30 Apr Wintering in the Everglades
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Florida’s vast ecosystem showcases amazing wildlife
We love our national parks. Nine visits to Zion and Bryce Canyon national parks, five to Yosemite, four to Yellowstone, three to Great Smoky Mountains and Glacier. But until recently, we had never prioritized visiting Everglades National Park in Florida.
We packaged together time in Everglades National Park with the more opulent beach island of Captiva and punctuated the trip in Disney World theme parks. Quite the contrast!
Our arrival in “The Glades” (that’s how hip, cool people refer to this region) coincided with the end of the government shutdown, purely coincidental in our planning. I could sense that park staff were relieved. This last week in January featured morning temps in the 50’s and afternoon highs in the 70’s. And few bugs. We’ve heard horror stories about spring and summer mosquito hoards, but only rumors, no actual experience with the flying assassins.
Alligators galore! Dolphins and manatees, too
We didn’t encounter any manatees in the Everglades, so that’s a “to-do” for our next trip. Just unlucky, I guess. Dolphins showed up during our boat trip. And we saw plenty of alligators along hikes and easy-to-stroll boardwalks in both The Glades and adjacent Big Cypress National Preserve.
Gators weren’t on our bucket list. We’ve enjoyed seeing a lot of them at Cape Romain National Wildlife Refuge, SC. But it was evident during our trip that most tourists, especially international ones, searched for sightings of the famous American alligator and were giddy when they spotted one. It was fun to watch people’s enthusiasm. Did you know that gators are closely related to birds? That’s the type of tidbit you learn at visitor centers, along with best places to hike, bike, see birds, get a mosquito report and view a majestic sunset.
Boardwalks and hiking trails reveal great birds
Most people don’t hike a lot in The Glades. Boating, canoeing, fishing and kayaking are the popular activities. For reasons mentioned above related to reptiles, swimming and wading aren’t encouraged.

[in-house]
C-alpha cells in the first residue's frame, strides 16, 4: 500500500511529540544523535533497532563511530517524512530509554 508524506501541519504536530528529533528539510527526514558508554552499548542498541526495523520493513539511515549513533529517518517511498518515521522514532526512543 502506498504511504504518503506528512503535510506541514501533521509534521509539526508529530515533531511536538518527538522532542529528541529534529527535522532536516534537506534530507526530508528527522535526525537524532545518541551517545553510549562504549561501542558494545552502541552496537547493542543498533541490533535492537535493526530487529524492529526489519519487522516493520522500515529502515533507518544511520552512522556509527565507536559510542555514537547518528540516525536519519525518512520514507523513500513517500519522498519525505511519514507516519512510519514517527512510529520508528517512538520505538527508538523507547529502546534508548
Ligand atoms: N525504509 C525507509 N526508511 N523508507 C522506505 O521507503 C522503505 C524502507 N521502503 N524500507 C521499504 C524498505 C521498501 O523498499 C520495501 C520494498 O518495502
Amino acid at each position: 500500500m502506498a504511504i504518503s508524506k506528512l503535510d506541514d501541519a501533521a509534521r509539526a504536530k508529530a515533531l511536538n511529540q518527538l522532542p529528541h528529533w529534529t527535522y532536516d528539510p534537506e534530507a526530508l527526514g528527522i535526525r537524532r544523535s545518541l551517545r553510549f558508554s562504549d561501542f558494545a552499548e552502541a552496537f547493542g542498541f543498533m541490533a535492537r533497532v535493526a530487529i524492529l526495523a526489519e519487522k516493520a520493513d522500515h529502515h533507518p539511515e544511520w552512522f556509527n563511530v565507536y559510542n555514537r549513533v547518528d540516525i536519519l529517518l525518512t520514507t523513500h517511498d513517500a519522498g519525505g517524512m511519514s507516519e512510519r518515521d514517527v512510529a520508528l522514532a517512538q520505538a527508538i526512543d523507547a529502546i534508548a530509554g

I highly recommend several areas to walk just off the main park road in between the Ernest Coe and Flamingo visitor centers. All are short and easy and give you great access to wildlife and flora: Anhinga Trail, Pa-hay-okee Overlook, Mahogany Hammock, Mrazek Pond and Eco Pond. We easily walked all of these in one day and saw a great collection of gators and birds, such as roseate spoonbills, avocets, black-necked stilts, purple gallinules, osprey, bald eagles, anhingas, herons and egrets.
We didn’t visit the Shark Valley area on the park’s north side. We’ll explore that area during our next visit. Shark Valley includes a visitor center, guided tram tours and bicycle rentals.
Nearby Big Cypress National Preserve
It doesn’t receive the hype of Everglades National Park. This ecosystem is our country’s first national preserve. Big Cypress is managed differently than national parks, but this fresh water swamp covers 730,000 acres of important wilderness.
There are a lot of ways to explore this preserve: on foot, with a bicycle, in a kayak or canoe or by car. The preserve’s website lists more details. If you have just a day, I’d recommend several areas: stopping at the Oasis Visitor Center and boardwalk, exploring the short boardwalk at Kirby Storter Roadside Park (our favorite), driving the Loop Road or strolling the boardwalk at nearby Big Cypress Bend State Park where we enjoyed viewing eaglets in their nest. There’s also a nice drive that starts on Turner River Road and loops back on Upper Wagonwheel and Birdon roads.
Hundreds of outfitters and concessionaires
Besides exploring trails and boardwalks, we wanted to take a guided tour into a more remote part of the Everglades. The number and variety of outfitters are overwhelming, so I encourage you to use TripAdvisor to help sort through them.
Airboat rides are popular but we were looking for something quieter. We chose Tour the Glades and a small boat trip – just my wife and our guide – into Ten Thousand Islands National Wildlife Refuge in the Everglades. Our guide Rob tailored the excursion to our interests. We really enjoyed the day with him, especially when the dolphins raced along our boat and leapt through the wake.
Also in Ten Thousand Islands, just east of Big Cypress, I highly recommend the short walk to the observation tower along the Marsh Trail. It’s a great spot for viewing the mangroves and its wildlife. And most maps of the area show this trail right off of Highway 41.
J.N. “Ding” Darling NWR
After our time in the Everglades, we stopped for a morning visit in J.N. Ding Darling National Wildlife Refuge on Sanibel Island. What a great experience! This refuge is more upscale than most wildlife refuges managed by the U.S. Fish and Wildlife Service. In addition to a large visitor center, the refuge features a four-mile paved wildlife road that we drove through twice. In addition, a passenger tram runs through the refuge for a 90-minute tour with a naturalist. There’s also hiking, biking, canoeing and paddle boarding in designated areas.
We’re going back
We only spent three days in the Everglades, so we’re returning later this year to explore parts we missed, such as the Loop Road, Shark Valley and any place we might see a manatee in the wild.